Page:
A sign of the times in the evolution of modern healthcare practice is the prevalence of the electronic health record (EHR). In the past fifty years, technological advances and payer incentives have resulted in a sea of change in healthcare documentation, causing healthcare providers to shift from the historic practice of using paper records to using electronic health records. Healthcare providers navigating the transition from paper to electronic records have encountered many challenges in learning and mastering the efficient and accurate use of EHRs. One challenge with significant and potentially life-or-death consequences to patient health is ensuring that EHRs contain accurate information.
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According to a recent report from Becker’s Healthcare, EHR-related medical malpractice claims have tripled since 2010. Although EHR-related deficiencies are not typically the main reason for medical malpractice claims, they are a significant factor identified as contributing to medical injuries in a growing number of cases. The Becker’s article cites a study by Doctor Company, which indicated that on average in 2010, only seven medical malpractice cases assessed identified EHR errors as a contributing cause to claims; that number rose to an average of 22.5 cases per year in 2017 and 2018.
The types of EHR claims risks in the referenced study most often included systems technology, design, or user-related issues. In one example of a systems technology error, a standard abbreviation was used automatically by the EHR computer program to identify a certain type of drug. This reportedly led to the prescription of the wrong medication to a patient: In an incident referenced in the study, a female patient should have been prescribed “Flonase” nasal spray to treat her sinus infection; however, instead her doctor accidentally prescribed “Flomax,” a medication to treat enlarged prostate, because by entering an abbreviation in the medication order screen for the intended medication in the EHR – the doctor entered “FLO” – the EHR program automatically selected the wrong prescription. The doctor did not notice the error at the time of the prescription order, and the EHR program did not contain a drug alert for gender.
In examples of user-related errors cited in the study, doctors allegedly copied and pasted old, outdated patient progress notes from previous medical appointments into the EHR, rather than entering new notes at each patient appointment. In the cases cited, those user errors allegedly resulted in a lack of follow-up tests and deterioration in patient health. In one instance, a patient died without having received certain follow-up testing appropriate to treat his condition.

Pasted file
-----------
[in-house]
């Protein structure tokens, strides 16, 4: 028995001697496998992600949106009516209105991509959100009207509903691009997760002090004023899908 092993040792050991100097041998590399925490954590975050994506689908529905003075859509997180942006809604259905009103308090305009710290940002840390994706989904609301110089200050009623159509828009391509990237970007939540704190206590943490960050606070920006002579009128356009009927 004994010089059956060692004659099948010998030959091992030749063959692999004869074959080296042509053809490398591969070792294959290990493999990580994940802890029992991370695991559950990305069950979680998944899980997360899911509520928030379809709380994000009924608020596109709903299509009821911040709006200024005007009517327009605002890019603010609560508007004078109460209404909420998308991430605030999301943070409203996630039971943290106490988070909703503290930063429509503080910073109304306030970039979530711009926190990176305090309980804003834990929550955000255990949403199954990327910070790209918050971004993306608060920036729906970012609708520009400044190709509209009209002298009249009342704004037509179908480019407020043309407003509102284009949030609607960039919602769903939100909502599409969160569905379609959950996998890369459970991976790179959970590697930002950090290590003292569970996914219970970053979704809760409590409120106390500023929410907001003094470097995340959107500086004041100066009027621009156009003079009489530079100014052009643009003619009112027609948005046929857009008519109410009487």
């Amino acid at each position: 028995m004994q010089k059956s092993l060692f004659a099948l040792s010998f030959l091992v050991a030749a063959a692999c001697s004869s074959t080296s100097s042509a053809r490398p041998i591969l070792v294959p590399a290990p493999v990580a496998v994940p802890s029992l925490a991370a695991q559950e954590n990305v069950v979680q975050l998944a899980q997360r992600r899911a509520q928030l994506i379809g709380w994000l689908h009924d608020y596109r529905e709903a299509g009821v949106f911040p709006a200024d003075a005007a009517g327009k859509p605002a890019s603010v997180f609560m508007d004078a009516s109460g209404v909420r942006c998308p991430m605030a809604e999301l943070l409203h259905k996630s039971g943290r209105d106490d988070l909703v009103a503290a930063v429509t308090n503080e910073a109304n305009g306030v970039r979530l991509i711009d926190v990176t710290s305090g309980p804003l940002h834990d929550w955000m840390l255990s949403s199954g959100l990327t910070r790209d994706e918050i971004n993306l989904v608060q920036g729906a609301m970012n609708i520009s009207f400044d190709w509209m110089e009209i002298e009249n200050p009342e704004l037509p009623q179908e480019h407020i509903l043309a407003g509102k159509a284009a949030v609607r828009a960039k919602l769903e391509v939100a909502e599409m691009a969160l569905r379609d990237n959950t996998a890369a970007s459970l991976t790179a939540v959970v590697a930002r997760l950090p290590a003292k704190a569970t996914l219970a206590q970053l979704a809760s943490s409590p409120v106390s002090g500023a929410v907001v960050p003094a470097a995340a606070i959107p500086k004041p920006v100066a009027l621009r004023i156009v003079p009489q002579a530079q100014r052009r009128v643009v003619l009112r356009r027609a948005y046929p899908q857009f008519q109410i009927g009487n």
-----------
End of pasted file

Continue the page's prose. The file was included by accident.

Some recommendations for physicians, nurses and advanced medical practice providers in avoiding the risk of a medical malpractice claim or lawsuit by keeping accurate EHRs are as follows:
- Providers should enter new, accurate progress notes in the EHR at every patient encounter. Do not copy and paste old progress notes from previous appointments. If you do use the copy and paste feature of your EHR, do it sparingly: only to describe the patient’s past medical history.
- Providers who notice that EHR “auto-populate” fields are causing errors should contact their IT support staff and EHR vendor to minimize risk of error from that feature.
- Providers should review their own EHR entries carefully to ensure accuracy for every patient encounter.
- Providers should consistently take action to identify, reduce and correct medical errors. They should report any significant medical error or risk of which they become aware to their risk manager or supervisors as soon as possible, whether it involves their own or a potential system error. Taking steps to report and reduce patient risks and harmful outcomes protects patients and providers, and bolsters improvement to the quality of medical care.
Our Georgia and South Carolina business and healthcare law firm provides advice and counsel to healthcare providers, health systems, hospitals, physician practice groups and other medical practice managers and administrators in implementing best practices to reduce the risk of medical malpractice claims and provide high quality patient care. If you have questions about this post, contact us at (404) 685-1662 (Atlanta) or (706) 722-7886 (Augusta), or by email, email@example.com. You may learn more about our law firm by visiting www.hamillittle.com.
** Disclaimer: Thoughts shared here do not constitute legal advice. Please consult with an attorney to discuss your legal issue.